I love the Alabama Coastal Triathlon. Might be an odd statement for me. For those who know me, they know the swim is my weakest event. As such, it would make sense for me to stay away from an intermediate event that emphasizes the swim. Yet, every year I find myself registering for the race. Like eating vegetables, I tell myself it is good for me. Suffer through the swim, expose the weakness and vow to get better at it. Triathlon, like life, should be about constant self improvement.
Unfortunately, this year a series of unfortunate events led to me racing the sprint event for the first time. With the new course for both races, a sinus infection that made swimming fairly painful (more than normal for me) and this being my first time racing the sprint, I wasn’t sure exactly what the day would hold.
Race morning began with Hurricane Irma on many people's mind. The weather was a little cooler and definitely windy as a result. As it became light enough to finally see the Gulf I can’t say I was disappointed I was not swimming 1500 meters. This was confirmed as I was batted around by the waves swimming a warm up. All that aside, the sunrise was beautiful and racers were lining up getting ready for the time trial start. Much like when I race the intermediate distance I was starting at the rear. When my turn finally arrived I was pleasantly surprised at the space the time trial start provided. I was tossed around by the waves, but was not crowded one bit by other swimmers. After a quick sprint up the beach you are in to T1 and out on the bike.
Although anticipated, the stiff tailwind was still a shock (a fast one) once moving on the bike. It became quickly apparent this would be a tale of two races. One with the wind, and one against it. The 12.4 mile sprint out and back course (which the intermediate does twice) was flat and fast with little traffic. The turnaround came as no surprise and it was a battle 6.2 miles all the way back into the wind.
A quick trip into T2 and back out onto the run. Unlike the bike, the run headed east and into the wind first. The sprint distance covered the first mile, out and back, of the intermediate 3 mile out and back course. Battling the head wind directly after doing the same on the bike was tough, but the turn around this time provided a welcome tailwind to bring you home to the finish.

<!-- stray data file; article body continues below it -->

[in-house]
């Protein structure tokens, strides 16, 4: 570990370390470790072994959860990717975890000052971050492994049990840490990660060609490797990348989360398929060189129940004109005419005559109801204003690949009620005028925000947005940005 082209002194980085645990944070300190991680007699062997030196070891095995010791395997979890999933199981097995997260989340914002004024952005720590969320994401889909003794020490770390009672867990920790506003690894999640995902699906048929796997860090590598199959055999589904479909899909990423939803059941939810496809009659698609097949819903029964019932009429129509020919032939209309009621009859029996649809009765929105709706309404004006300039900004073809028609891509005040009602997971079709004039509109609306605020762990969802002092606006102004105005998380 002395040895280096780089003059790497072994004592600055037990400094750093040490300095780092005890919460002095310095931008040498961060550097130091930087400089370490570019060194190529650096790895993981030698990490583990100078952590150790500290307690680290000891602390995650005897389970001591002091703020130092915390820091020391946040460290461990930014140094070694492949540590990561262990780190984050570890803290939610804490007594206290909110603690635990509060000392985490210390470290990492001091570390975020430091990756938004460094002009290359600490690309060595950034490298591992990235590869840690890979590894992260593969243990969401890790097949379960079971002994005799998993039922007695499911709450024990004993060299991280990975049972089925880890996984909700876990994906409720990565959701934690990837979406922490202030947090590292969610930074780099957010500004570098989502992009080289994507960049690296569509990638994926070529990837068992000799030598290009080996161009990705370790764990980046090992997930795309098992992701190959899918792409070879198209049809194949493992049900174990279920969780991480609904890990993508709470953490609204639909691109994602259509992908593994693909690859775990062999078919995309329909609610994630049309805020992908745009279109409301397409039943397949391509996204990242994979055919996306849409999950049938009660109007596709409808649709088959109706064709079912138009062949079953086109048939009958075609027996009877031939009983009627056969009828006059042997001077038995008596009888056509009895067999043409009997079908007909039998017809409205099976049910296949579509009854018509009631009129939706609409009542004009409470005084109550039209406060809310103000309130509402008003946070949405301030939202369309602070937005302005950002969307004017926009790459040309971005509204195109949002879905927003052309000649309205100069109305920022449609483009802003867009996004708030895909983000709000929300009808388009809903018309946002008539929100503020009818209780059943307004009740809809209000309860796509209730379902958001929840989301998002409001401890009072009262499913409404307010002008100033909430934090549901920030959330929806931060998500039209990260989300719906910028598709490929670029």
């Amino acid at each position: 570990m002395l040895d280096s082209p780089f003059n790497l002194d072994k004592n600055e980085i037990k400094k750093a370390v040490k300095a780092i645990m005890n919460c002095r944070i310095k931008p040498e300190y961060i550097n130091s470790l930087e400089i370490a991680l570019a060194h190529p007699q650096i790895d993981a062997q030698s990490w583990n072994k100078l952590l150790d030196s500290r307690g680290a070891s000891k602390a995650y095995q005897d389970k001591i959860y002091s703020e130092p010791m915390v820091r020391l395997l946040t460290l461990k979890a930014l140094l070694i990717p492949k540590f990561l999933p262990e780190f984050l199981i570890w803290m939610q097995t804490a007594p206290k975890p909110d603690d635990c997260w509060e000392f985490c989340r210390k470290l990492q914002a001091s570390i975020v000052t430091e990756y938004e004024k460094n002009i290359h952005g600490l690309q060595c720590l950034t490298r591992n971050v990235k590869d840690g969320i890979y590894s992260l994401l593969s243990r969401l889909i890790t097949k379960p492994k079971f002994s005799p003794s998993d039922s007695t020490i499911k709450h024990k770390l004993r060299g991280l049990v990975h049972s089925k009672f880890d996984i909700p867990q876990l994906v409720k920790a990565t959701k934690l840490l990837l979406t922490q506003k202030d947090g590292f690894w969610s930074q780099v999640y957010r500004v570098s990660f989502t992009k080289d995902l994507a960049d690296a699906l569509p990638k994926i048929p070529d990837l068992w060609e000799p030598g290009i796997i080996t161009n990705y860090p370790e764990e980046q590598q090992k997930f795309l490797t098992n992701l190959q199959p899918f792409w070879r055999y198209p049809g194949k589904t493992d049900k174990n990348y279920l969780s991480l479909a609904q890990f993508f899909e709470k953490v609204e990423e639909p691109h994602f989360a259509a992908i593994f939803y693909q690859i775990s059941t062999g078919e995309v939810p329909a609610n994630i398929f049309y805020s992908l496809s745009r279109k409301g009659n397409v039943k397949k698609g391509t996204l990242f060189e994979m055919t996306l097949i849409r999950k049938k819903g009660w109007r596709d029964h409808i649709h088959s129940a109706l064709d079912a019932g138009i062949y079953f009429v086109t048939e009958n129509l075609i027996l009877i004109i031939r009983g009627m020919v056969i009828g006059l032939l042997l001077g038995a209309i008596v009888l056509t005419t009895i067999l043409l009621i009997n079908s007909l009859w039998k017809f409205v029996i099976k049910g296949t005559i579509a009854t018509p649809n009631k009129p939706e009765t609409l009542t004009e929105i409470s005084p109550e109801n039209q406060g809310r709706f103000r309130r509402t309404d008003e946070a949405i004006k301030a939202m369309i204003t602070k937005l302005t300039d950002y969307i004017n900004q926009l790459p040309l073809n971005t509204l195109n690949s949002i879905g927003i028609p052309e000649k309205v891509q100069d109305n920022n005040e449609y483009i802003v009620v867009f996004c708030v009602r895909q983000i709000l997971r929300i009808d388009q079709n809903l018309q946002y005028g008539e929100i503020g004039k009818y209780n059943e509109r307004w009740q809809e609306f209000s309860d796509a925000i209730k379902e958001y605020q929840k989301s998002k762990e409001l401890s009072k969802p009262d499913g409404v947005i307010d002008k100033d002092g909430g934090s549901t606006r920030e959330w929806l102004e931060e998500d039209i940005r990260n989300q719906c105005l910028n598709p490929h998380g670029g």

Overall it was a good day of racing in tough conditions. The new course is simple, well designed, and fast. A plus is the two loop bike course and central location of the host, The Hangout, makes it great for family and friends to spectate. I finished the day feeling blessed to have raced with great people, on a good day, with my son there to cheer me in. Most days don’t get any better than that.
Full results: http://www.amatteroftiming.com/images/results/2017/actinteroverall.html
By Aaron Runyon
Race Date: 10/1/16
I struggle to write a meaningful race report without sounding cliche. I want to say things like, "life is unpredictable," "just have fun," "goals aren't always meant to be accomplished," and even "enjoy the experience." But as race day unfolded for the Santa Rosa Island Tri these were the things that came to mind. Why? I think it is because triathlon, and endurance sports in general, are a mirror for life. In such a short amount of time, a single race, you can experience such an array of emotions. Anticipation, excitement, joy, pain, frustration, hopelessness and so many more. Considering you often experience these with some of your closest friends and family it is no wonder that I often leave races feeling as if I have lived a whole lifetime in a matter of hours. To me, this is why trying to describe triathlon elicits larger than life, often cliche, statements that people have used, and over used, to attempt to capture life's experiences.
After several years of challenging weather Saturday blessed those who raced with near perfect conditions. SRI Tri is a bookend race for me. Not just the last race of my tri season but a chance to see friends one last time before winter drives me to other activities. I spent the morning taking the time to talk with people, including jokes about whether myself or another team member would have the slowest swim split (I won) and as I walked down the beach to the swim start and the sun was just cresting the horizon illuminating the glassy surface of the gulf I thought, "enjoy the experience."
Fast forward to the run and I was thinking the almost exact opposite. It felt terrible as it always does. And, as I was unsuccessfully chasing first place in my age group I was thinking, "goals aren't always meant to be accomplished." We learn more from failure.
For another trio from our team, plagued by unexpected injuries and bike wrecks, who were preparing for an impromptu GCTT relay, it was a slightly different story. Thrown together at the last minute because they all wanted to race, but due to their individual limitations had to specialize in one event each. They still wanted to be out there on race morning though. Soaking it all in. "Life is unpredictable."
In the end, it was a perfect day for racing, for learning, and for living. However, the event serves only as a prologue for many families. Early Sunday morning many of the same triathletes, now with kids in tow, are back at the beach for the Sea Turtle Kids Triathlon every year. As I watched the event, with my own three year old begging to race and not understanding why he could not, I couldn't help but be amazed. I saw challenged athletes, one with a single leg prosthesis, a visually impaired child with a guide, along with kids from all walks of life compete and complete a triathlon of their own with smiles on their faces. They reminded me yet again, "just have fun." Enjoy the ride.